Intel's new processors, multi-threaded networking, software, and pricing; NASA builds world's largest shared memory system; enterprise grids, and more

Today's enterprise HPC roundup turns out to be the Day of Intel with new processors at the high end, multi-threaded networking, an open-sourced thread library for C++, and a 50% price cut from Intel.

Oh, and other people did some stuff, too. Like NASA building the world's largest shared memory system, new developments in enterprise grids, and new storage from Isilon.

Here’s a collection of highlights, selected totally subjectively, from the recent enterprise HPC news stream as reported at

Univa and Sun team up for enterprise grids

Univa and Sun have announced [PDF] that they’ve signed a new agreement that allows OEM and support for Sun’s Grid Engine to be integrated into the Univa Globus Cluster Edition software, puts Univa into the Sun Partner Advantage Program (SPA), and starts co-marketing/co-sales efforts between the two companies.

Univa was started by Carl Kesselman, Ian Foster, and Steve Tuecke in 2004.

Intel aims at AMD’s margins, lowers prices

An article over at PCWorld reports that Intel has instituted targeted price drops of as much as 50% in a possible attempt to push even harder on AMD’s market share. Most of this is taking place on the desktop, not in HPC-class machines. But we can hope the competition will spill over. (More on this enterprise HPC news item)

Intel’s new network controllers

Intel has announced that they’ve added two new Ethernet controllers to their lineup. The 10 GbE and 1 GbE dual port controller address the needs of multi-core chips and server consolidation applications to push more bits out the door.

The announcement is reminiscent of Sun’s dual-port multithreaded networking announcement back in February of this year.

Intel open sources multi-threading library

Intel announced this week that they’re open sourcing Intel Threading Building Blocks (TBB), a C++ template library for creating parallel apps. The company seems to be positioning TBB as the way to parallelize C++ applications in a way that more closely matches the object-oriented ethos. Apparentl the jury is still out on whether TBB really brings anything new to the table, even among Intel's own software bloggers.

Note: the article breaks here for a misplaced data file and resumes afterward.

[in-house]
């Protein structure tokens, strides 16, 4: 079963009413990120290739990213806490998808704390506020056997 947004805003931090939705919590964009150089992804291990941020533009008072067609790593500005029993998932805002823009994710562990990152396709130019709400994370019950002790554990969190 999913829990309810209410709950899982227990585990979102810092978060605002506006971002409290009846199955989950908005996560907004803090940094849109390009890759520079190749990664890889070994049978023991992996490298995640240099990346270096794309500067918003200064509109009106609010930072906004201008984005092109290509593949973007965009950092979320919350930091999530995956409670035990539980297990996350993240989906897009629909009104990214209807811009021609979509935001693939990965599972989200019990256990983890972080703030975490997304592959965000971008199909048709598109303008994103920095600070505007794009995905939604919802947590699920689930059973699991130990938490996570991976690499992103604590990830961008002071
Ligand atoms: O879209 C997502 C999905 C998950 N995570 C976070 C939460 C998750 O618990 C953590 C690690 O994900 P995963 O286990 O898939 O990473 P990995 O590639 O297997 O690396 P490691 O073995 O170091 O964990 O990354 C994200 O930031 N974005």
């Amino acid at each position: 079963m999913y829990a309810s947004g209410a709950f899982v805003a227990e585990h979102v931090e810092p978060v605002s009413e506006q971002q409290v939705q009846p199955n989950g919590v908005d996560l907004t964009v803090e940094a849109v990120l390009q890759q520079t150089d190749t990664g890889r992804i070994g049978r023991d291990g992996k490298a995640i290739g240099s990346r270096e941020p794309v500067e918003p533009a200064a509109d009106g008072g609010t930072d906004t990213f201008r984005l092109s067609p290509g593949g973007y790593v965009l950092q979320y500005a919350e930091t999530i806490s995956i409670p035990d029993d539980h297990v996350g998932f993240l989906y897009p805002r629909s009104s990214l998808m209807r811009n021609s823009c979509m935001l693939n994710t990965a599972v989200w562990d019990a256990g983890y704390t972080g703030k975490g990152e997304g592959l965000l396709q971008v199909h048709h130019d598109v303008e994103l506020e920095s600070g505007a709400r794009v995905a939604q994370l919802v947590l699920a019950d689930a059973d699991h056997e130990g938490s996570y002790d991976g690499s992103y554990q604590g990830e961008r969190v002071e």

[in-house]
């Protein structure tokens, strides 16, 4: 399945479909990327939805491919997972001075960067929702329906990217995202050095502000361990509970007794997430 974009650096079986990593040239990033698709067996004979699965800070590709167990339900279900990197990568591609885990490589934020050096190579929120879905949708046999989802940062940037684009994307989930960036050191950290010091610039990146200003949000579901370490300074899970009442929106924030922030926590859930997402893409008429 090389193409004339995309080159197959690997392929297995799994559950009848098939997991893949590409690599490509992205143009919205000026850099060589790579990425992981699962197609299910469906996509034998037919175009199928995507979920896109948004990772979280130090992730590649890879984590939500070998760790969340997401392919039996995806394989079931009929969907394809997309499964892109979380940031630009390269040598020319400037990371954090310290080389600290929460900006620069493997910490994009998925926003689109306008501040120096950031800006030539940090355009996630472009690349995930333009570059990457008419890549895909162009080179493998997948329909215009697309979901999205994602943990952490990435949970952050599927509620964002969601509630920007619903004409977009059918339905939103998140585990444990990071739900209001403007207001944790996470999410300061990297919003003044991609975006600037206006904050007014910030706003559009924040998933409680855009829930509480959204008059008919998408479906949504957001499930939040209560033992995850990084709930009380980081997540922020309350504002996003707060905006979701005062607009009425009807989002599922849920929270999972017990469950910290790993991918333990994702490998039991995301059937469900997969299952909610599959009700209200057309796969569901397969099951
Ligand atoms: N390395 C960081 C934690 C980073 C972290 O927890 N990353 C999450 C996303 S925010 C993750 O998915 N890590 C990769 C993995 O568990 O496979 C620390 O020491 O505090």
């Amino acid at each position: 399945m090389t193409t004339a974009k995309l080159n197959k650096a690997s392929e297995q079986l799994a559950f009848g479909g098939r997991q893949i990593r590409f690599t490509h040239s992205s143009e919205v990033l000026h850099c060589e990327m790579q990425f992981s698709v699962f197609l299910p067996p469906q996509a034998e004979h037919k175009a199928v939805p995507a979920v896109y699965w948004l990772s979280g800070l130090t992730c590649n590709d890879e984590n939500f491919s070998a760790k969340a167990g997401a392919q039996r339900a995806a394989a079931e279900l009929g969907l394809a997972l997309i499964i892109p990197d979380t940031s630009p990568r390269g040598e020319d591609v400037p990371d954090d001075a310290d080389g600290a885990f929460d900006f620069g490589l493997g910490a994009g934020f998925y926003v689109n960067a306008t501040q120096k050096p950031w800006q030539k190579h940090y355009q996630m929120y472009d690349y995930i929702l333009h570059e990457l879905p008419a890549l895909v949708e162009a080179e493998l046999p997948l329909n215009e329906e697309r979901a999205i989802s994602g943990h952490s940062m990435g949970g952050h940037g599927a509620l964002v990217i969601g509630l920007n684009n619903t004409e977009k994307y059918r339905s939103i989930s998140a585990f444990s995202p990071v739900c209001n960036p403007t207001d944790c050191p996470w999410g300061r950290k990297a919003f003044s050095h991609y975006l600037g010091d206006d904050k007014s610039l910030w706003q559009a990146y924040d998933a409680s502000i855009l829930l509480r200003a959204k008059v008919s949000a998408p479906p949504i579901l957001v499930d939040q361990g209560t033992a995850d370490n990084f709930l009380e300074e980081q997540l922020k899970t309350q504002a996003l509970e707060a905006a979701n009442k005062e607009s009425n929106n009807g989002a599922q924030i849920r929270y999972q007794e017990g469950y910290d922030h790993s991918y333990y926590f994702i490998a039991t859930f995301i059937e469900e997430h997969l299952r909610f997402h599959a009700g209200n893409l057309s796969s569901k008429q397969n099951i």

You can read more on this story, along with links to overviews of the library and other points of view, here at

Caneland: Intel’s new quad-core Xeon platform

Intel is blogging this week about the release of its new Xeon (codenamed Tigerton for crying out loud). The Xeon will be sold as the Quad-Core Xeon 7300 at 2.93GHz, and pushes Intel’s Core processor architecture to mid- and high-end servers. The chip has been shipping in limited quantities to customers since June and will move out in volume in the third quarter.

Caneland? That’s what you get when you combine the Tigerton processor with the Clarksboro chipset. sigh

Intel has a video interview with Kirk Skaugen, Intel vice president and General Manager of the Server Products Groupon, linked from the blog entry.

Kirk spoke openly and frankly and gave out quite a lot of new information; mentioning that Caneland has been shipping since June, talked about how we expect Caneland’s 16 cores to double the performance of our previous MP offering on some workloads. Kirk also gave glimpses into what to expect next year from Intel in this slice of the market.

(More on this HPC news item)

Isilon releases new storage systems

Isilon Systems has announced that they’ve released two new products in their storage lineup. The IQ 9000 and EX 9000 offerings scale up to 1.6 PB in a single file system and single volume. According to the company this development achieves “scalability levels 100 times that of traditional SAN and NAS systems.”

The new systems are being deployed by customers like the Comcast Entertainment Group, DailyMotion, KodakGallery and Photobox. (More on this enterprise HPC news item)

NASA builds world’s largest shared memory system

SGI and NASA announced this week that the agency is acquiring a 2,048 processor SGI Altix as part of its four phase procurement to replace Columbia, NASA’s earlier giant cluster of SGI machines. (Details on this HPC news item)

John West summarizes the HPC news headlines every day at, and writes on leadership and career issues for technology professionals at InfoWorld. You can contact him at